Behaviors are key to strategic success

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It’s a flabbergasting experience to observe how companies top executives are, more often than we think, dealing with the strategic implementation. Pressured by the market expectations and their shareholders they seem obsessed by the financials. If financials are indeed a key element in the strategy preparation, the success of its implementation lies in other company’s areas that seem less obvious to grab for someone raised in business school and surrounded by experts and consultants with similar background. PowerPoints may be the perfect tool for communication to analysts but ultimately the actual realization of the multiple strategic projects and action plans is in the hand of the people participating to the enterprise. Like the shepherd gathering its flock to drive it into a specific narrow direction, there is more than theory and nice speech into it. Observe the shepherd. What you see is a set of well mastered skills. First of all, he relies on a well-trained shepherd dog who knows the basics of the drill and has learned from him the right behaviors. Second its not only appropriate communication but obvious behaviors understood by the flock and translated by them into actions. It’s difficult at the beginning, the shepherd needs to call for action, to communicate by his tone the urgency of the move. There is some confusion at first then, when the flock is on the alert and listening, the shepherd starts to act and behave in ways that show the direction and the intent, moving in the distance to manoeuver with a plain view of what’s happening in the flock and in the surroundings. His benevolent attitude attracts the attention (not the fear) of the dog and the flock that get organized while moving. Additional leadership suddenly emerges from a dominant member of the group who sets the direction to the main crowd of followers until they all reach the sheep pen after some additional adjustments done by the shepherd. What does this teach us? Don’t get blocked by the comparison of the company associates to a flock of sheep. It’s an image. In the real life with human beings it’s even more difficult because they are smart and questioning the purpose and directions. However, we can learn from this experience that in fact it’s actual behaviors that create organizational alignment not values. Who cares if the shepherd is result oriented or respectful of the sheep to achieve what he’s doing? What’s important for the achievement is the embodiment of behaviors and gestures that can be understood and bought by the followers. The leader needs to act in a way that is accepted by her “customers”, the managers and the people around her that need to be convinced enough to get on board and engage into action. Organizational alignment and cooperation comes from leadership behaviors modeled first by the top management, deployed appropriately by trained managers and then diffused in the entire organization. Among those behaviors some can be underlined:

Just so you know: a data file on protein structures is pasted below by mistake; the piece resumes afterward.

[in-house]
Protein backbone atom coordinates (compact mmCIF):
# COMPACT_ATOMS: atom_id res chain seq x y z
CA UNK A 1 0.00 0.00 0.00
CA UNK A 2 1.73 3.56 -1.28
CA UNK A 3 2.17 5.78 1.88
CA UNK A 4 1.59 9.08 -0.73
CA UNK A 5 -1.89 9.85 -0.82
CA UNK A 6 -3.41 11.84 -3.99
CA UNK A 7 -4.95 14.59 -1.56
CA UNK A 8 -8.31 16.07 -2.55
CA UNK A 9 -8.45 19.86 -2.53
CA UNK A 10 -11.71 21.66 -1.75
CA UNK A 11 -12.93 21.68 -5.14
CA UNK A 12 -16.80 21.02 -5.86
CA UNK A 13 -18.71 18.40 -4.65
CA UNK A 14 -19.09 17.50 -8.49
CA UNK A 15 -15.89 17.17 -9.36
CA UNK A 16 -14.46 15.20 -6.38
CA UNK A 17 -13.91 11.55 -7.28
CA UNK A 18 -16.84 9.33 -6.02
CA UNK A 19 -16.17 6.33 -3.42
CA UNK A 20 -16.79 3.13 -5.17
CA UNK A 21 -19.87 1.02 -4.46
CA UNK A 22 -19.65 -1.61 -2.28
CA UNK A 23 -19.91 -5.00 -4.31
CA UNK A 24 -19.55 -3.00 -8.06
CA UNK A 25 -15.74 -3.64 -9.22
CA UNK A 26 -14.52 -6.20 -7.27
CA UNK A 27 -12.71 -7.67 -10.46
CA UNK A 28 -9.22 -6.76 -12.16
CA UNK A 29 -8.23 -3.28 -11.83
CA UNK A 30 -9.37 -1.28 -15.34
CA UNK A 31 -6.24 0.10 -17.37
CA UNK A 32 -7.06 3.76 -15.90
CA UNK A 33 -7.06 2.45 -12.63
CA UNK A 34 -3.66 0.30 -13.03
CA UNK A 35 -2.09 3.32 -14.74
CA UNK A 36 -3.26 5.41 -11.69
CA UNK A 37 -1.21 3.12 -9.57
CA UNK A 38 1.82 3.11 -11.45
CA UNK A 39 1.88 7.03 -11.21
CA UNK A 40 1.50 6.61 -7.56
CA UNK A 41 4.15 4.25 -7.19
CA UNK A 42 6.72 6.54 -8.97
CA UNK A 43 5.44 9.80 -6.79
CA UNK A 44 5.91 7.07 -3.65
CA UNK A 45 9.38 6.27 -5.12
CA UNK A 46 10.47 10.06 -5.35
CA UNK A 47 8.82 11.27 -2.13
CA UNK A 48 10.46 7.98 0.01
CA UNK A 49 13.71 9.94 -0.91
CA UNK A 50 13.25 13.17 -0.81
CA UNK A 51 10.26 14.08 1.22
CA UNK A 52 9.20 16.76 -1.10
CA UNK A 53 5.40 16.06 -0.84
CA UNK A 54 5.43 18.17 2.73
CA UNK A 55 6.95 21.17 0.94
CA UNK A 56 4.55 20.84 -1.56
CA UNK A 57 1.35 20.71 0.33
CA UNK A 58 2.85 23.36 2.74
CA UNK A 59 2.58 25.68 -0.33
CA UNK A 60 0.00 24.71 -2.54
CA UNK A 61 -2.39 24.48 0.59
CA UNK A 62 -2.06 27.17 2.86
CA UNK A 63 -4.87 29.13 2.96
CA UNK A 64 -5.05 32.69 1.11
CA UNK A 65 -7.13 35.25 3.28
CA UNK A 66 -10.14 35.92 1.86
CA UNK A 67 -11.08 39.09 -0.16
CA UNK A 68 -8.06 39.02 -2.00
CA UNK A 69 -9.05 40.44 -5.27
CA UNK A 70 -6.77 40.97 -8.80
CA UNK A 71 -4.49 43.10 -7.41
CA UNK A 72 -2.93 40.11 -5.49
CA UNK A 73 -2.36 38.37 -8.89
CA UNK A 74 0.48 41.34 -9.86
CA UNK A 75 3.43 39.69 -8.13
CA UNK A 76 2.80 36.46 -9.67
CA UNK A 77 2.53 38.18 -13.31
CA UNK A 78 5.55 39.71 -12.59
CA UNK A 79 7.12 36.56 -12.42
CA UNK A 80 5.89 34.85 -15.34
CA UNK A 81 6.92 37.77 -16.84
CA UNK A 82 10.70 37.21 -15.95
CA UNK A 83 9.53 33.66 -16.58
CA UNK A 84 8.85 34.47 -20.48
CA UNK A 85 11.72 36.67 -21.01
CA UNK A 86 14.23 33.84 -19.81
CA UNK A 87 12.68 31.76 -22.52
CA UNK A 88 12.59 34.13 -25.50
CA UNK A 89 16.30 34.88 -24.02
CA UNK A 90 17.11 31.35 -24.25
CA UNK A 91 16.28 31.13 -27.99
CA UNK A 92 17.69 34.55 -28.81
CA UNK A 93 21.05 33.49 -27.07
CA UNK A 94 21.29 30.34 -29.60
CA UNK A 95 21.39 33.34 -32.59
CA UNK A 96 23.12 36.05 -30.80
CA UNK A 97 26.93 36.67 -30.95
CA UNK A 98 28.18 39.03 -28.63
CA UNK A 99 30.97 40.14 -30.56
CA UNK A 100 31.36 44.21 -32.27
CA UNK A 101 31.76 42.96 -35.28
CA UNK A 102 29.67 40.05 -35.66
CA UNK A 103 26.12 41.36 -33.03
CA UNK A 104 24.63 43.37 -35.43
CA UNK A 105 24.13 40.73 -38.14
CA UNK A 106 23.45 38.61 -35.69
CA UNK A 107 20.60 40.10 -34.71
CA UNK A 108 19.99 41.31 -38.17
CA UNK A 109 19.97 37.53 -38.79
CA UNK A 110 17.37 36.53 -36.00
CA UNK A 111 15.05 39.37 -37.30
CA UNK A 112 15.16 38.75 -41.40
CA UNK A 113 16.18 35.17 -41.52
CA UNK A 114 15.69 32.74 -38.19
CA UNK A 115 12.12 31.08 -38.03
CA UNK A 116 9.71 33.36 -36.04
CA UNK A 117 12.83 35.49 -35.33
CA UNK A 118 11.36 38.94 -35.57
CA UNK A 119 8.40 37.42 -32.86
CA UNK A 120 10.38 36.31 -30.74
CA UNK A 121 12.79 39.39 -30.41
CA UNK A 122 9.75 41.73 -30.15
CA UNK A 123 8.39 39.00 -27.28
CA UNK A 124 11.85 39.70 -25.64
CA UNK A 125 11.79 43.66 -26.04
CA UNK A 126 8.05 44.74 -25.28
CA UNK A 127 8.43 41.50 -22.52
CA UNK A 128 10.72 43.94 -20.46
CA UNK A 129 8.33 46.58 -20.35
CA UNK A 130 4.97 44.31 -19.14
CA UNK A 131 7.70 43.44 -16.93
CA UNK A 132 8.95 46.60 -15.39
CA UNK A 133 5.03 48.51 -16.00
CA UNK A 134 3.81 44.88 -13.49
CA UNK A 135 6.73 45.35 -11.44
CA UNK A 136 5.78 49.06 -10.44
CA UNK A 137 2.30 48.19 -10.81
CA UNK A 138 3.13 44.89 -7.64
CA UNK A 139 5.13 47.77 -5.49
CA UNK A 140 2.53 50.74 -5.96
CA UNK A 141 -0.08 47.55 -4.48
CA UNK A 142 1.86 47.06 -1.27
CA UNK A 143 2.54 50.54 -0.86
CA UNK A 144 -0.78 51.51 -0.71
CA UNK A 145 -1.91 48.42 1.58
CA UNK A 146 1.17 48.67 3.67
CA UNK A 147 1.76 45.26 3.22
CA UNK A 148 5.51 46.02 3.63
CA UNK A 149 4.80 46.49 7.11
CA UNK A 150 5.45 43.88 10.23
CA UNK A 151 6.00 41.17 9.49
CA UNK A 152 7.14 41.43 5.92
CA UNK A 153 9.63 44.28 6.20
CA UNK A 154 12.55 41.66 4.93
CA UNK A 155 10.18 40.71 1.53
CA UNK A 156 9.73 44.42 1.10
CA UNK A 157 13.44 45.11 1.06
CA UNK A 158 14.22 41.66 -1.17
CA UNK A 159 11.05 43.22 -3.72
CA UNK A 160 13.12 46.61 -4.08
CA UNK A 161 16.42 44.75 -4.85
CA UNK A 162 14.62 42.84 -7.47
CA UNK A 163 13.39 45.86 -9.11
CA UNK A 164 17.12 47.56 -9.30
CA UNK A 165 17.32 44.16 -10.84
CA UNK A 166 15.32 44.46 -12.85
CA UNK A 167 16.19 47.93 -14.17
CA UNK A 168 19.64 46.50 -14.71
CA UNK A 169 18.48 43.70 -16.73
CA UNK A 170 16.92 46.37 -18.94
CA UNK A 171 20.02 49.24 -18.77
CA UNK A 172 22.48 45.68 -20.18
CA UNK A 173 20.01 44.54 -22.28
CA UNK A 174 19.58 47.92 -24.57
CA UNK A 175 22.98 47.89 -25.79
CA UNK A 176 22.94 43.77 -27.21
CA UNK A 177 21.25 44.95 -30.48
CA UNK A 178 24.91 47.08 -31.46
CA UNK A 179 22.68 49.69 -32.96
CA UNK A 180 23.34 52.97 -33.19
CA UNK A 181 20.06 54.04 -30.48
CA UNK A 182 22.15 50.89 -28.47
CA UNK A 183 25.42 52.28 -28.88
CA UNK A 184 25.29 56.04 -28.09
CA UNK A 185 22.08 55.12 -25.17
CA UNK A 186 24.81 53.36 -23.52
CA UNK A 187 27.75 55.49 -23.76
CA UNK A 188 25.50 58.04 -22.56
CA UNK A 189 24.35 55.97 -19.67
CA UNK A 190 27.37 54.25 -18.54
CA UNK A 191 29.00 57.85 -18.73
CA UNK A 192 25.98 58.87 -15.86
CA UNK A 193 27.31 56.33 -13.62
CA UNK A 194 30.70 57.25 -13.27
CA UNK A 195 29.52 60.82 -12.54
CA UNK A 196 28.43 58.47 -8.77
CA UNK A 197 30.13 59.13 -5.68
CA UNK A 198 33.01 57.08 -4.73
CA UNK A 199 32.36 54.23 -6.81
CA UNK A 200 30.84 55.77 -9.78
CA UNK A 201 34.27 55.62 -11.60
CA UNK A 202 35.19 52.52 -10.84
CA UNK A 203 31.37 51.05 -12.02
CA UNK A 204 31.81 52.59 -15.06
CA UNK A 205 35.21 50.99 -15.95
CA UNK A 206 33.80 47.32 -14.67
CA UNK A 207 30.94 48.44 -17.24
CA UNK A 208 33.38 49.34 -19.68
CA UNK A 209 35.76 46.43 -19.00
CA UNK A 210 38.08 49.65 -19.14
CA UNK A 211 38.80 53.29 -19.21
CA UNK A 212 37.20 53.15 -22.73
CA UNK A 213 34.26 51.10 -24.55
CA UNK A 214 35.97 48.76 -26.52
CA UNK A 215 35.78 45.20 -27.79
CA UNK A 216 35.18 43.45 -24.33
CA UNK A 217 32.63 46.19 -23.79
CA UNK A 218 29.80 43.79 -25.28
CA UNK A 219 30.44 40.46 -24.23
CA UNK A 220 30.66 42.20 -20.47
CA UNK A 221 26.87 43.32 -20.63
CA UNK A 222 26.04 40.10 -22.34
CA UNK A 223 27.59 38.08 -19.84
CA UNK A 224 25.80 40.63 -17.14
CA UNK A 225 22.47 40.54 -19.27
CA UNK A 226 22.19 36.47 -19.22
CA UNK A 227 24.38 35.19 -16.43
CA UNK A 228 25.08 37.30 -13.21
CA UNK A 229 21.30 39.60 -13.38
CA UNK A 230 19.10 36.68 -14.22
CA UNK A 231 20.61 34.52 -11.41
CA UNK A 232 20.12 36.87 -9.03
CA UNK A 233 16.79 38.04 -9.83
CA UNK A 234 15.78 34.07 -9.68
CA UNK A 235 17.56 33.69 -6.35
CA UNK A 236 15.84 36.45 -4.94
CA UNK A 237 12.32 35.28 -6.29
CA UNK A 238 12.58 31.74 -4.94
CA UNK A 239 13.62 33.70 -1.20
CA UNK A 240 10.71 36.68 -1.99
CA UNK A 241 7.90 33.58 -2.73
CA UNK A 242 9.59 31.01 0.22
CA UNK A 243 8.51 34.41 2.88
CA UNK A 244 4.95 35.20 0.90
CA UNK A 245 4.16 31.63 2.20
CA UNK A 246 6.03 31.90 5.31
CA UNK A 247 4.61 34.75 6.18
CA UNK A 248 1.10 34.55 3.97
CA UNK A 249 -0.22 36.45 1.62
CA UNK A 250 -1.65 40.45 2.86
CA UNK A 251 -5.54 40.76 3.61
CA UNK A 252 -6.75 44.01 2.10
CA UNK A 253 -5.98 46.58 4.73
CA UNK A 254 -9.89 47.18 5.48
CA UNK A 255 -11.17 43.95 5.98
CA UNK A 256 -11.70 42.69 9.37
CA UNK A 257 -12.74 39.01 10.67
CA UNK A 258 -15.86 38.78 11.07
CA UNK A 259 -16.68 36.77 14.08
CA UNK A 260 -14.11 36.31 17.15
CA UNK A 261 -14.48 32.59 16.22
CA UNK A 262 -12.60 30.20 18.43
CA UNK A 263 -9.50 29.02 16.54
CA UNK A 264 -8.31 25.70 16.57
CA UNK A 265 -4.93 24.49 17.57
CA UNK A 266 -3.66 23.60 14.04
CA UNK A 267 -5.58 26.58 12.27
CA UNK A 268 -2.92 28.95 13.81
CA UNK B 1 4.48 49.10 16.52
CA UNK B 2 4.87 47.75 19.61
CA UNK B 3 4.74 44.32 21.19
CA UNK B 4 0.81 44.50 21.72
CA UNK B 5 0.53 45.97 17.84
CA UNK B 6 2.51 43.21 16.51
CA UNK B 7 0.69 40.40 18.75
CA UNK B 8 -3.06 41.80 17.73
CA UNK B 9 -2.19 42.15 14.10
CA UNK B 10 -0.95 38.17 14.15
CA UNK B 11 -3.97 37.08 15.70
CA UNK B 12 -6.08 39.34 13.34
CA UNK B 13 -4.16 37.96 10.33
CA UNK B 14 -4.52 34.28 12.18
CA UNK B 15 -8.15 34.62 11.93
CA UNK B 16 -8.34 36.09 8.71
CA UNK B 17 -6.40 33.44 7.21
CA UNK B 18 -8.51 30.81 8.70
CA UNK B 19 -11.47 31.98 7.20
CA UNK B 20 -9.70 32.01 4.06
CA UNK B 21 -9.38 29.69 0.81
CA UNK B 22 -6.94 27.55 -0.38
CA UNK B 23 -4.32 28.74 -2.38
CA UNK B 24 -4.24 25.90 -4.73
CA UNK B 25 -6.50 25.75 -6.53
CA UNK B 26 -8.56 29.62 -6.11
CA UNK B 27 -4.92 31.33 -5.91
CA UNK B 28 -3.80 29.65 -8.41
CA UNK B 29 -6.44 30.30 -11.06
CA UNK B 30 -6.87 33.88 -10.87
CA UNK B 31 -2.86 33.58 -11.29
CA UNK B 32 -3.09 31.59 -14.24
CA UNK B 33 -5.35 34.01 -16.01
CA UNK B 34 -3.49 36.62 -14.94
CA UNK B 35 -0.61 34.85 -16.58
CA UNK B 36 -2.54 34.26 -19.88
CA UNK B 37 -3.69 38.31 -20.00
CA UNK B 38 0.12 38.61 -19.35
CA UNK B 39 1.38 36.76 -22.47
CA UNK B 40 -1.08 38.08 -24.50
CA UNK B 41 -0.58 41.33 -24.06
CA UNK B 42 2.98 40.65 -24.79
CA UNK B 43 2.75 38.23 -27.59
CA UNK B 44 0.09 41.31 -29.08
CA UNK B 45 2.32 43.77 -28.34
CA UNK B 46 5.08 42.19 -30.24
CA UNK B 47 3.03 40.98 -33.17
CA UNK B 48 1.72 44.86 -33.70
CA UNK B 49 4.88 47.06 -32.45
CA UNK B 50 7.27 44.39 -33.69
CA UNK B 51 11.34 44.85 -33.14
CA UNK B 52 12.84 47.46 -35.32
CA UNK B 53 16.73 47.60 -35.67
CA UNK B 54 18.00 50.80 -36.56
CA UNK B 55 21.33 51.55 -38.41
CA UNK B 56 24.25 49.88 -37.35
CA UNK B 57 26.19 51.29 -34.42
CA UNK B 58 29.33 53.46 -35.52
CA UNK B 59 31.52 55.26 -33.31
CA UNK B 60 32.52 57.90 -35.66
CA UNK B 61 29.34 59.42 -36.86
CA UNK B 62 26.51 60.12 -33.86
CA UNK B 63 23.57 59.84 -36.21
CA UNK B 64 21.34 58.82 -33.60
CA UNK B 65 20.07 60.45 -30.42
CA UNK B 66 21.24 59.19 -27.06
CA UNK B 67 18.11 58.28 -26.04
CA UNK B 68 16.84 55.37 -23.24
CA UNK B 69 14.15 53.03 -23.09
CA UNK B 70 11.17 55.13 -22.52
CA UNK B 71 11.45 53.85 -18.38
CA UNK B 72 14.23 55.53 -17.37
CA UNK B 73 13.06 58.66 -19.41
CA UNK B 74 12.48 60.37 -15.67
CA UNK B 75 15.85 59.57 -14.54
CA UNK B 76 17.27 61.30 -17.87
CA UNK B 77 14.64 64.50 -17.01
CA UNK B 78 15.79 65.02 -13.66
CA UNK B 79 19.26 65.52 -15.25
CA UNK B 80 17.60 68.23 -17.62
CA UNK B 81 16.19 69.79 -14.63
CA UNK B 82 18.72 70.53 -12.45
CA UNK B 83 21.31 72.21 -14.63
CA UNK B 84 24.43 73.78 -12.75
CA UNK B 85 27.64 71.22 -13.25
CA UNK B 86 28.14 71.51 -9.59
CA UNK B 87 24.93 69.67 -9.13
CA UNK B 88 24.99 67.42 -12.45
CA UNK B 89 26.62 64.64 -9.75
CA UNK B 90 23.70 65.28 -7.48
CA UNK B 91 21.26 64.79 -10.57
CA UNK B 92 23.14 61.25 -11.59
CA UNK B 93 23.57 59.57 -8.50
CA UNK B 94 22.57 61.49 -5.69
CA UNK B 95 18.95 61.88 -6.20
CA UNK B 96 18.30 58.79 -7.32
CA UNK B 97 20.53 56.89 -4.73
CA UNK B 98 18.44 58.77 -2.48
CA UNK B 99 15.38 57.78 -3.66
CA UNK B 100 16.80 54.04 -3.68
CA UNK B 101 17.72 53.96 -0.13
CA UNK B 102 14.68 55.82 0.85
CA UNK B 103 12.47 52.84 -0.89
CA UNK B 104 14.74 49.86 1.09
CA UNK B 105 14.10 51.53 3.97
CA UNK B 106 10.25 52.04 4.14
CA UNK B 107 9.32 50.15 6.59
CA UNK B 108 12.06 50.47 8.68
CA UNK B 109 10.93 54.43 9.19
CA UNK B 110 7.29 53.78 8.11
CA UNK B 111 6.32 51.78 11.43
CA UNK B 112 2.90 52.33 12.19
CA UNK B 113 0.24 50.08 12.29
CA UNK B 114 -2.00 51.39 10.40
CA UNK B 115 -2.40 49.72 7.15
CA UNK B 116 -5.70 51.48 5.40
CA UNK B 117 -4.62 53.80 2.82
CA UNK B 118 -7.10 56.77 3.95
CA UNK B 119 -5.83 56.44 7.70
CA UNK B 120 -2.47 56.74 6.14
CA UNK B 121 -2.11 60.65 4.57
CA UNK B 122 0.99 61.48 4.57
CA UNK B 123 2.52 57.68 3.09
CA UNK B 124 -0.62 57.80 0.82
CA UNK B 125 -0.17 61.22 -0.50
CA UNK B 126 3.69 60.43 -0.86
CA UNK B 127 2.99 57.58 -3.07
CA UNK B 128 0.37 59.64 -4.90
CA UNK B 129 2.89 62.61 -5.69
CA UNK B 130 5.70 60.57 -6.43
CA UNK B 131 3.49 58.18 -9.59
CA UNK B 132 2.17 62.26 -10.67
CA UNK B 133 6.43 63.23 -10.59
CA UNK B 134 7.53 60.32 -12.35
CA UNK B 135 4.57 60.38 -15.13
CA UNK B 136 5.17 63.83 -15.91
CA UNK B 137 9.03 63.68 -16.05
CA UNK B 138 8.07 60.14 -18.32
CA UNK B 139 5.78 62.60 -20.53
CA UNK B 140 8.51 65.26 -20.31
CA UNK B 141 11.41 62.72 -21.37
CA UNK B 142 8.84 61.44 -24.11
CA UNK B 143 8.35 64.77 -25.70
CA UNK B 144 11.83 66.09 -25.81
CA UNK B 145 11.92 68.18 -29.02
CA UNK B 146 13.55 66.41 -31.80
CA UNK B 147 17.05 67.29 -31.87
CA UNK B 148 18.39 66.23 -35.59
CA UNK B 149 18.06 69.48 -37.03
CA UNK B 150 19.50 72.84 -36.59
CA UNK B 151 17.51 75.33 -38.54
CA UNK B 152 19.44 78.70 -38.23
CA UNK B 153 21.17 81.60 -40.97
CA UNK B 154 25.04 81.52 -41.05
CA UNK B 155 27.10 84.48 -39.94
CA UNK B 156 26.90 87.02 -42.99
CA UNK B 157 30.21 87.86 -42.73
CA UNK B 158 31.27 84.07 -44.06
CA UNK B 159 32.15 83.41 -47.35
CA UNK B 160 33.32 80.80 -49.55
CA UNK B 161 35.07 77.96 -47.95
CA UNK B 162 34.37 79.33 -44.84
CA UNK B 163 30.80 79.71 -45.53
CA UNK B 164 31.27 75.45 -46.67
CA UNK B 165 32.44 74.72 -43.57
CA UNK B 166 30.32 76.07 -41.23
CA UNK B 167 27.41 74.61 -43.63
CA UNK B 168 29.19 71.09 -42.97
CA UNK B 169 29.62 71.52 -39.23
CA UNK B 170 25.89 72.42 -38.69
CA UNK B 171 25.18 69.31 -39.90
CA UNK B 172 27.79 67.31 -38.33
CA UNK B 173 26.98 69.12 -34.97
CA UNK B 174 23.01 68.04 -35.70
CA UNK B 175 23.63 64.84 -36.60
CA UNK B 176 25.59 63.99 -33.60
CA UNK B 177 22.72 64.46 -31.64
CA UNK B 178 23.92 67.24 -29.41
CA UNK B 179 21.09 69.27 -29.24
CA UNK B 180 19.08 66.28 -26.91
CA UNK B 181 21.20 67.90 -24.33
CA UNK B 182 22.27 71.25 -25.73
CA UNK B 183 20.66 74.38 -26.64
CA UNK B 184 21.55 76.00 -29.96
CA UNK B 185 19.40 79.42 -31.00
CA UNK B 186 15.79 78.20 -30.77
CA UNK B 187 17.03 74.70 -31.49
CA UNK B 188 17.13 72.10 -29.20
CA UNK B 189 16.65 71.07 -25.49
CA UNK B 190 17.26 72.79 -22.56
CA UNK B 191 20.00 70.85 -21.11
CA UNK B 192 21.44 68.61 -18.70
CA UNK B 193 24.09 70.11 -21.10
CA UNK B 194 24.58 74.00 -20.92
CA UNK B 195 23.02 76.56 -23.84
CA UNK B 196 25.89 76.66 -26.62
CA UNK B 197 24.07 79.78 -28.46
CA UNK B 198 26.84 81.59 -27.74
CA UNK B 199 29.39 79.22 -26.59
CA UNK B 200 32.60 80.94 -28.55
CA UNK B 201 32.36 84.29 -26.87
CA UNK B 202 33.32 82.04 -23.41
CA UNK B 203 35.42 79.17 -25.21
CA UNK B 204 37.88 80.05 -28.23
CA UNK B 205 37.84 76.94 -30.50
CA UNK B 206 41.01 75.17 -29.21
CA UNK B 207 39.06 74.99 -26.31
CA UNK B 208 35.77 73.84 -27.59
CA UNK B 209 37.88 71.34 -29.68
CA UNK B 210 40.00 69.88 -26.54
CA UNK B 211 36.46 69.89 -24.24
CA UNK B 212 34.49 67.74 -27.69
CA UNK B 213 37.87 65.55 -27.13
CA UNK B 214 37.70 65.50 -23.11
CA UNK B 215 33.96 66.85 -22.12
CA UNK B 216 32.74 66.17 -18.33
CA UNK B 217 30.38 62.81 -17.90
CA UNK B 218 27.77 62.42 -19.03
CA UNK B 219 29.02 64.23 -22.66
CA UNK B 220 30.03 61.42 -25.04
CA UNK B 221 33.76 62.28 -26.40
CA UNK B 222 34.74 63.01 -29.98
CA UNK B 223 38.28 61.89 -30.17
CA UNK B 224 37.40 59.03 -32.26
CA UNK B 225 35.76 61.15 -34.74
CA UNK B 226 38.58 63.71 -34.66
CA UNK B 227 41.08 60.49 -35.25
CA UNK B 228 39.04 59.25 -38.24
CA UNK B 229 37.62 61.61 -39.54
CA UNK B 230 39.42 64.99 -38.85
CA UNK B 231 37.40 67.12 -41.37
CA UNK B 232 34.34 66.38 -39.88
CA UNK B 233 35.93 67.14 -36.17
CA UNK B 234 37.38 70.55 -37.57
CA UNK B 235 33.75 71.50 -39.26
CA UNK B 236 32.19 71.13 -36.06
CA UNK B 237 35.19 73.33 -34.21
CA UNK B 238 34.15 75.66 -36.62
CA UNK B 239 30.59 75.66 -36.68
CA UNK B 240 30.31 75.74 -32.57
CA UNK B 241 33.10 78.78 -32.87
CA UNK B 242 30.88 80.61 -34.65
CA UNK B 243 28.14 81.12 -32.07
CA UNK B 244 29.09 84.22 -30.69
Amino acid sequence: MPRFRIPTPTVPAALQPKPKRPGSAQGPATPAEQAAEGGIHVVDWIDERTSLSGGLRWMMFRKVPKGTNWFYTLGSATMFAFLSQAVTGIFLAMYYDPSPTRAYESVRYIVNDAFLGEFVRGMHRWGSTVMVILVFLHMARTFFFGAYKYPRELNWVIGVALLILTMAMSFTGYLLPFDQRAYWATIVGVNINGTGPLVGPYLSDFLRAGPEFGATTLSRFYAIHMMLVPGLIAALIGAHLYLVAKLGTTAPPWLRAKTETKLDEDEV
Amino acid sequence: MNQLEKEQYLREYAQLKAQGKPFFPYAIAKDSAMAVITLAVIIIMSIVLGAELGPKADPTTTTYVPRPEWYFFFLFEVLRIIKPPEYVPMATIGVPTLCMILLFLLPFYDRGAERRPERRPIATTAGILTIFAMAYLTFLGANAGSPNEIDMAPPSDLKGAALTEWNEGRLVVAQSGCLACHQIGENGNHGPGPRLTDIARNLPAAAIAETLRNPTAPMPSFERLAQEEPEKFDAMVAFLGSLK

• Benevolence: Adopting a benevolent attitude to get trust and not fear
  • Communication: Delivering a clear message on urgency and direction
  • Walk the talk: Acting in a way that gets the buy-in by the followers
  • Subsidiarity: Maintaining distance with the tactical level to keep an eye on the big picture
  • Delegation: Relying on internal relays trusted by the crowd
  • Agility: Adjusting to unforeseen events during the implementation phase

At Enaxion we are helping our client to define appropriate leadership behaviors to get organizational alignment around the strategy. If you want to know more contact us. http://www.enaxion.fr

 

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